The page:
Opposition from the California Chamber of Commerce and the business community helped to stop two job killer bills in their policy committees this week.
- AB 479 (Gonzalez Fletcher; D-San Diego) would have exempted feminine sanitary products and infant diapers from sales tax and instead raised the excise tax on alcoholic products to offset the cost of exempting these products from sales tax. The bill failed to pass the Assembly Revenue and Taxation Committee on May 8.
- SB 300 (Monning; D-Carmel) required this warning be placed on certain beverages – “STATE OF CALIFORNIA SAFETY WARNING: Drinking beverages with added sugar(s) contributes to obesity, type 2 diabetes, and tooth decay.” The bill was very specific about the size of type, placement of warning and characters per linear inch on each product according to the amount of beverage contained. Vending machines, self-serve dispensers and sit down restaurants all must provide the warning. The bill was never taken up for a vote in the Senate Health Committee.
AB 479: Targeted Tax
CalChamber identified AB 479 as a job killer because it unfairly targets one category of taxpayers with an additional excise tax and floor tax, which will raise costs and limit the ability to grow or maintain business in California.
AB 479 proposed to add an additional excise tax on manufacturers, wholesalers, and importers of distilled spirits, as well as a floor tax, in order to mitigate the loss of revenue from exempting tampons and diapers from the sales and use tax. CalChamber had no concern with exempting these items from the sales and use tax. Rather, our concern is solely with the proposed revenue source to cover the loss resulting from exempting these products. Imposing a targeted tax on one category of taxpayers to support this revenue loss will unfairly raise their costs, which will either be passed on to consumers to the extent possible, or result in limited growth and even potential cuts to labor.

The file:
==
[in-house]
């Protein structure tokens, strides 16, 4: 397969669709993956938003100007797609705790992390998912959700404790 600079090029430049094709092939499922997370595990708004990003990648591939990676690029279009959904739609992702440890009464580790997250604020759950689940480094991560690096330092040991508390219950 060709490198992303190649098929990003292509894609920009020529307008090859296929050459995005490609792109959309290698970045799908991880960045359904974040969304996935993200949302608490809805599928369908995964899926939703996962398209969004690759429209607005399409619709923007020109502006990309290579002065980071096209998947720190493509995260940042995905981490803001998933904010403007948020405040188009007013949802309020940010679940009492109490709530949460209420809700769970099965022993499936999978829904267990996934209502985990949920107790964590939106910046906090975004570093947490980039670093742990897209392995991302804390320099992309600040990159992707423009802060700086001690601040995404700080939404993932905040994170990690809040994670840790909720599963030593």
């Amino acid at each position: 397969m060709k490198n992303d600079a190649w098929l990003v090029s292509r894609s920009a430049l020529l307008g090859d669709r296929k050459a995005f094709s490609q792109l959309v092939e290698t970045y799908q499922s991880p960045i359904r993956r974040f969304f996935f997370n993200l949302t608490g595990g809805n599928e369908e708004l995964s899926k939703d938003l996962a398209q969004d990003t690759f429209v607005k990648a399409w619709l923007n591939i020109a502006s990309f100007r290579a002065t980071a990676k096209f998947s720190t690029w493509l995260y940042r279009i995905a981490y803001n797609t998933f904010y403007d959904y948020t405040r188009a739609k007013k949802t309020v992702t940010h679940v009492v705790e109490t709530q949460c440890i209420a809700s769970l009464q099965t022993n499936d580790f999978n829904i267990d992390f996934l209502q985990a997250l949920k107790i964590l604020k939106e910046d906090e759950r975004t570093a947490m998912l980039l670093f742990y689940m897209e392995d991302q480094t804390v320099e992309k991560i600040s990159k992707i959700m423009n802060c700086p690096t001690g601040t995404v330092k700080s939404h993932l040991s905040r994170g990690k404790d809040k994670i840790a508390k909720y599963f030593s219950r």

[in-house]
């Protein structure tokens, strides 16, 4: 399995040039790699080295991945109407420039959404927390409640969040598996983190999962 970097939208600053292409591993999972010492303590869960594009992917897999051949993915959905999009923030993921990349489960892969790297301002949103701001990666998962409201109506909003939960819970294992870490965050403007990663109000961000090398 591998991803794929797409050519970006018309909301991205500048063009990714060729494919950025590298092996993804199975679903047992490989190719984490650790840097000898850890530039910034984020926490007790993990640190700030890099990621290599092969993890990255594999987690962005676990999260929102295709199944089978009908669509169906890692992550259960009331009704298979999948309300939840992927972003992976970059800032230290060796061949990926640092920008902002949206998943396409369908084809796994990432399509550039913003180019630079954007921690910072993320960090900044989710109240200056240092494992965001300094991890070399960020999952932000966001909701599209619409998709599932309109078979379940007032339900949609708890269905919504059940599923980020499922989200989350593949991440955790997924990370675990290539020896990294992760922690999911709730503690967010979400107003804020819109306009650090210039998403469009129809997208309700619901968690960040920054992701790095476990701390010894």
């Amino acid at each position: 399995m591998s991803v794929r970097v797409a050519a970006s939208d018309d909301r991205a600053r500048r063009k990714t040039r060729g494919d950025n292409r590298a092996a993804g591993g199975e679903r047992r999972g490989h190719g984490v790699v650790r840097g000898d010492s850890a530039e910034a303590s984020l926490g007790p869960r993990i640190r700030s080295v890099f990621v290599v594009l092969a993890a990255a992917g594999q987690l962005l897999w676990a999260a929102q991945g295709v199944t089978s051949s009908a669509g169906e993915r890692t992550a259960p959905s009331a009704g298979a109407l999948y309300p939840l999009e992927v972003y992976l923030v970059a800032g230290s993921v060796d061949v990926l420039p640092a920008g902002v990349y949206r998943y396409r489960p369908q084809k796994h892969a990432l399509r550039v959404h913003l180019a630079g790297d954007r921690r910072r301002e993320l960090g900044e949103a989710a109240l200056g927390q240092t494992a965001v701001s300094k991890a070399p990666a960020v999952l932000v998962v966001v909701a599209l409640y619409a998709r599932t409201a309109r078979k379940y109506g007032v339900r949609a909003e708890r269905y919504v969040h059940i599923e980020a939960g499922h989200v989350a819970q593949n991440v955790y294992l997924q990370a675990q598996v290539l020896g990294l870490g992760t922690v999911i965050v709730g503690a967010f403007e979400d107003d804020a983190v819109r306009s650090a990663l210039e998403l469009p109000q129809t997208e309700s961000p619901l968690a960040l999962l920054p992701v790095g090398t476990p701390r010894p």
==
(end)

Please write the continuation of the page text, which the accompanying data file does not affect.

AB 479 failed to pass the Assembly Revenue and Taxation Committee, 1-6, after committee members expressed concern over raising taxes. The bill was granted reconsideration.
SB 300: Lawsuit Exposure
SB 300 was tagged as a job killer because the bill exposed manufacturers and retailers of sweetened beverages to significant liability. The author twice pulled the bill from being heard in the Senate Health Committee. Senator Bill Monning told the Los Angeles Times he “was not confident the bill would receive enough votes to pass out.”
Consumers would have been able to sue for a violation of this new labeling requirement under California’s Unfair Competition Law. So not only could a business incur a civil penalty of up to $500, it also would have to defend against lawsuits.
It is conceivable that a class action suit would be brought based on the assertion that consuming these beverages contributes to a person’s obesity, diabetes and tooth decay, and that companies would be held liable for millions of dollars in awards for a person’s choice to consume the beverage.
Although SB 300 is dead for the remainder of the 2017 legislative session, the bill may be revived in 2018.
To see the remaining job killer bills, visit http://www.cajobkillers.com/priorities.
Staff Contacts: Jennifer Barrera, Valerie Nera